| 26 May 2024, Sunday |

US, EU voice frustration at Iran’s dithering on nuclear deal

Considering that the Iranian new government showed no indication it was ready to revive a nuclear accord, US and EU have voiced frustration at the UN over the slow pace with Iran.

“The window of opportunity is open and won’t be open forever,” a senior US official said after days of consultations with allies at the UN General Assembly.
Iran’s new President, Ebrahim Raisi, indicated he backed a return to compliance with the 2015 accord as a way to lift sweeping sanctions imposed by former US President Donald Trump when he withdrew the US. But European nations said they heard nothing concrete as they met with Iran’s new Foreign Minister, Hossein Amir-Abdollahian, who came to New York for the annual General Assembly.

Secretary of State Antony Blinken and a senior administration official said that US patience is wearing thin and that further delays while Iran continues to expand its atomic capabilities could lead Washington and its partners to conclude a return to the deal is no longer worthwhile.
“We don’t have yet an agreement by Iran to return to the talks in Vienna,” Blinken said. “We are very much prepared to return to Vienna and continue the talks. The question is whether, and if so when, Iran is prepared to do that.”
If the talks don’t resume, the officials said the US would at some point determine that Iran was no longer interested in the benefits that the accord offered or that its recent technological advances could not be undone by the limits it imposed.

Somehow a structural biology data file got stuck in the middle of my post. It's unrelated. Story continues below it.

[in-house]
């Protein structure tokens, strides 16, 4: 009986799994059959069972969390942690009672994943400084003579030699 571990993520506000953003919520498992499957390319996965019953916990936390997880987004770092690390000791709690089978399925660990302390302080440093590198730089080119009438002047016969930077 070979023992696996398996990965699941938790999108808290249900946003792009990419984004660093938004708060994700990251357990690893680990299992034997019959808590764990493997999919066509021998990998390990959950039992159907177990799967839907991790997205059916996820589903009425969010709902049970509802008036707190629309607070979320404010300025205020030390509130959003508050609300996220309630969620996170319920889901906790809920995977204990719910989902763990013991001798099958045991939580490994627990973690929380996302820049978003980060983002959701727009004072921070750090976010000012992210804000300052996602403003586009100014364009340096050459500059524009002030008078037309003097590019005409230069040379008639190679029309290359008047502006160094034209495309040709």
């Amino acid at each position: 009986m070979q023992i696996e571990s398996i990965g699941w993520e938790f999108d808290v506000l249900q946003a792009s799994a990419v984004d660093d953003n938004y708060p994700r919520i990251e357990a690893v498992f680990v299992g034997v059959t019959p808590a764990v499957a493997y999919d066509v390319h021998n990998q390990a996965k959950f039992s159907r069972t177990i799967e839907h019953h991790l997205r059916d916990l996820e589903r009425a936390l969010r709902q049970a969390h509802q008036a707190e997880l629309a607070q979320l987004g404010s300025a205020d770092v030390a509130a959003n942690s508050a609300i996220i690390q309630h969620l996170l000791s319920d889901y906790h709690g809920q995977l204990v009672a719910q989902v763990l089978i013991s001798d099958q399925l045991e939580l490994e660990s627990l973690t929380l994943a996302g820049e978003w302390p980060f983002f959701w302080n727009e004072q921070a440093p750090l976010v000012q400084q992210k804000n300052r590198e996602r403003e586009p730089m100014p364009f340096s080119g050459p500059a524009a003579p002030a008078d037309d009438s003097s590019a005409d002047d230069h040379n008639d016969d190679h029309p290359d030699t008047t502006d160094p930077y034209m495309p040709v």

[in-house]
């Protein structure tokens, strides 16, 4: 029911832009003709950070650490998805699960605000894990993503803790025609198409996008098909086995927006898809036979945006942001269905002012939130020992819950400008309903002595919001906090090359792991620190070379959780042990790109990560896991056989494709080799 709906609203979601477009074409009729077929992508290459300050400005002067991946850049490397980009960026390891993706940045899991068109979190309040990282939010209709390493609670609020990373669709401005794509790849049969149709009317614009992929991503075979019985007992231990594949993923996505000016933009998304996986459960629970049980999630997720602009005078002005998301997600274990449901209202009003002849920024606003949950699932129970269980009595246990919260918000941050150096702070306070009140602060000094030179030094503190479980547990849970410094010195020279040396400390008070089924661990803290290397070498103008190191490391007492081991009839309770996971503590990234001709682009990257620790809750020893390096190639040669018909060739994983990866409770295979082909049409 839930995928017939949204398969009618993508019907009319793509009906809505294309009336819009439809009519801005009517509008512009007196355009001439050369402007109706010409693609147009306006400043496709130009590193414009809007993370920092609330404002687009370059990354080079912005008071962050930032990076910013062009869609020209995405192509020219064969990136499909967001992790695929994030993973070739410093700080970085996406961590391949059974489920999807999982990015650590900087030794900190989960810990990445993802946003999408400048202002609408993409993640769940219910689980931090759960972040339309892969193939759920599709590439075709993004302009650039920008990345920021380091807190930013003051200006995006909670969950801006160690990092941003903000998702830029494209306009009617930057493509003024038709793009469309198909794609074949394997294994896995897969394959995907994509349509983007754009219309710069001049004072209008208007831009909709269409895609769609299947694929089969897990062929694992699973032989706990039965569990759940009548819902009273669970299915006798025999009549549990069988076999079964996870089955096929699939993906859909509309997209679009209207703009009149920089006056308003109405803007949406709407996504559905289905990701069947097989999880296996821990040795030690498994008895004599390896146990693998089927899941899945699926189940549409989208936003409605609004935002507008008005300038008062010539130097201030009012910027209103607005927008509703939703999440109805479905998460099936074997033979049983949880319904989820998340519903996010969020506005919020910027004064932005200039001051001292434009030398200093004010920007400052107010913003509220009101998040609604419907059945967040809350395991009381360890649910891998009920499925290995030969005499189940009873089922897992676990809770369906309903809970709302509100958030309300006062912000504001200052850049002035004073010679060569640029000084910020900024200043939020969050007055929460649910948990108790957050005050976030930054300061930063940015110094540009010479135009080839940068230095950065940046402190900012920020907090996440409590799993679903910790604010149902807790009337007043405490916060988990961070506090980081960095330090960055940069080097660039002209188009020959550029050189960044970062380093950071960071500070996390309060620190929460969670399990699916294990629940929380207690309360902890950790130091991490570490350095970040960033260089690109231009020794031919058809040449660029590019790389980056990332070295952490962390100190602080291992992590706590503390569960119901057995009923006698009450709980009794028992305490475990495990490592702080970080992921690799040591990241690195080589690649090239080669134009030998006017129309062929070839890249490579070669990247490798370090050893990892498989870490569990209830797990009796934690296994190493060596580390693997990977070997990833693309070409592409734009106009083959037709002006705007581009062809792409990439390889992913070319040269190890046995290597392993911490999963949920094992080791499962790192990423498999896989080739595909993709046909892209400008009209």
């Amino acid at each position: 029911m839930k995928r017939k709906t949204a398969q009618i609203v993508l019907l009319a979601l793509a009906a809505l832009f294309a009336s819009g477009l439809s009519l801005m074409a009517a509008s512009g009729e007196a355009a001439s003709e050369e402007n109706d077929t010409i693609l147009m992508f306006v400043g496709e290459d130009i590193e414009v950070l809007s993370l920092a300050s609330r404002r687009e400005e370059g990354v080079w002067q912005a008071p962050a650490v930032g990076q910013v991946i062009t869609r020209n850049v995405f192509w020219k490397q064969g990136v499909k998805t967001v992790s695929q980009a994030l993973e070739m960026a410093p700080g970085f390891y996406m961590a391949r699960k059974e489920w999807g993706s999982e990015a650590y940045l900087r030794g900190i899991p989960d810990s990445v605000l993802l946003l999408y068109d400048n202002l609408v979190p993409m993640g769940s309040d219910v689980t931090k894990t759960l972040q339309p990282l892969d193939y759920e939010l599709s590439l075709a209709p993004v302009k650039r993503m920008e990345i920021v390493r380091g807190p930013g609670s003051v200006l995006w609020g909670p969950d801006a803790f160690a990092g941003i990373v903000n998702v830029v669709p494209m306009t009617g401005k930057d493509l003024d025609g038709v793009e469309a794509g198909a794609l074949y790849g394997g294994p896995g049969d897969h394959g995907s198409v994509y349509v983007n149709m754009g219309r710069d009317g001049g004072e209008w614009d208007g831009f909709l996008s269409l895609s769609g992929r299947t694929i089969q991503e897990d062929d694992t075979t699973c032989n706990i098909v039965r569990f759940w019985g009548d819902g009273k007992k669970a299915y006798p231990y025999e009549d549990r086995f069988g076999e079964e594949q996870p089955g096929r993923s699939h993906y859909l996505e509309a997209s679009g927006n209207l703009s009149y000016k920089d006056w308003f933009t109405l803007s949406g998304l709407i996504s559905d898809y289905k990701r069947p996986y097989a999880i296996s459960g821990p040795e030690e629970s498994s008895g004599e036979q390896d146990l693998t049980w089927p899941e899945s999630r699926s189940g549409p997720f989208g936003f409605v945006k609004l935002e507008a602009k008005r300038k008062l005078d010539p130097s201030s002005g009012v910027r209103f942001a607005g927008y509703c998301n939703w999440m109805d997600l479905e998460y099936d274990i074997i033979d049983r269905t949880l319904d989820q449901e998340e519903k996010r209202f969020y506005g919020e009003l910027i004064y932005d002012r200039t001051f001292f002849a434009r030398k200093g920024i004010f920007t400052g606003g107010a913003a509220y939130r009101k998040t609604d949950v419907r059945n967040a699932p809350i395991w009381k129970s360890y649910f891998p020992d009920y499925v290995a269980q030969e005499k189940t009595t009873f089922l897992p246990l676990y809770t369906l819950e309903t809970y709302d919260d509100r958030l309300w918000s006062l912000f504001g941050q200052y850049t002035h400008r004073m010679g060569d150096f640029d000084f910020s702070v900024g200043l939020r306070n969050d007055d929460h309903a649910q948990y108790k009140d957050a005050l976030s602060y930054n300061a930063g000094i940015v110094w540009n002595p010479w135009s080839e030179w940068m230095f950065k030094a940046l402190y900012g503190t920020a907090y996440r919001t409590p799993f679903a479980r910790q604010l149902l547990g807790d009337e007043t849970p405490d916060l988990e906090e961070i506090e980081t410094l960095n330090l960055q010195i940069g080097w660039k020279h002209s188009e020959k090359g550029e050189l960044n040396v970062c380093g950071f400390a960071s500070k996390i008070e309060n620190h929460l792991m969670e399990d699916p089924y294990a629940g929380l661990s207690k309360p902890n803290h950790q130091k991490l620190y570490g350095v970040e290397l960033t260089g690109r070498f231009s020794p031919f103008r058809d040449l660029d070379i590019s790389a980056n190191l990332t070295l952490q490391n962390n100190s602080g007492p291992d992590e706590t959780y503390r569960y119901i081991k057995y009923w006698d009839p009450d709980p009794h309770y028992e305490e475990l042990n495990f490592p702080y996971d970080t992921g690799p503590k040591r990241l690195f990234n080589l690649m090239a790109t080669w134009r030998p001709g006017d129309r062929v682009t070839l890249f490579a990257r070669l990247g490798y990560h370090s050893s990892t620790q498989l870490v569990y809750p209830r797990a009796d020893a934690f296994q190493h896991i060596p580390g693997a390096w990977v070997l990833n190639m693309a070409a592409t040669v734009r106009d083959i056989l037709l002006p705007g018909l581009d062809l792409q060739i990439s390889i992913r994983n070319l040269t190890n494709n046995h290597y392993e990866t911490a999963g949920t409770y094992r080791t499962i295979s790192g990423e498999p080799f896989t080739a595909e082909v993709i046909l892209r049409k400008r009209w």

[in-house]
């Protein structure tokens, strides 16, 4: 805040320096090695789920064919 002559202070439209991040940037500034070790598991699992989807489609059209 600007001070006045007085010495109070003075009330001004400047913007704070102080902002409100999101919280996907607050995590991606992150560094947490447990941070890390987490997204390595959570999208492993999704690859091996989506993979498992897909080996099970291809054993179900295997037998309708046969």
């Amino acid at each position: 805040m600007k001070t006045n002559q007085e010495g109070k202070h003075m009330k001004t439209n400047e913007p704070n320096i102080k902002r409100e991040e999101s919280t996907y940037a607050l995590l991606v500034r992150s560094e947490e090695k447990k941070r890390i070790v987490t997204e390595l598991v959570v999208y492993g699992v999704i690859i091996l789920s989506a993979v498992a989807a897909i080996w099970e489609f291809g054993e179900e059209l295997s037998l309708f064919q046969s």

“The possibility of getting back to mutual compliance is not indefinite,” Blinken said.
“And the challenge right now is that with every passing day, as Iran continues to take actions that are not in compliance with the agreement … we will get to a point at some point in the future at which simply returning to mutual compliance with the JCPOA will not recapture the benefits.”
The UN’s atomic watchdog has said Iran is increasingly in violation of the deal, known as the Joint Comprehensive Plan of Action or JCPOA.

Germany’s Foreign Minister Heiko Maas warned: “The clock is ticking. We’re not going to wait two or three months for the Iranian delegation to come back to the table in Vienna,” Maas said.
“It has to happen more quickly,” he said.
EU foreign policy chief Josep Borrell said that Amir-Abdollahian told him that Iran was ready to restart talks “at an early date” but gave no more precise time.
Barbara Slavin, an expert on Iran at the Atlantic Council, said that Tehran ultimately had an interest in returning to talks for the sake of the relief of sanctions which have taken a heavy economic toll.
“They’re taking their sweet time,” Slavin said. “I still think they have to come back to the talks. I think they need it,” she added.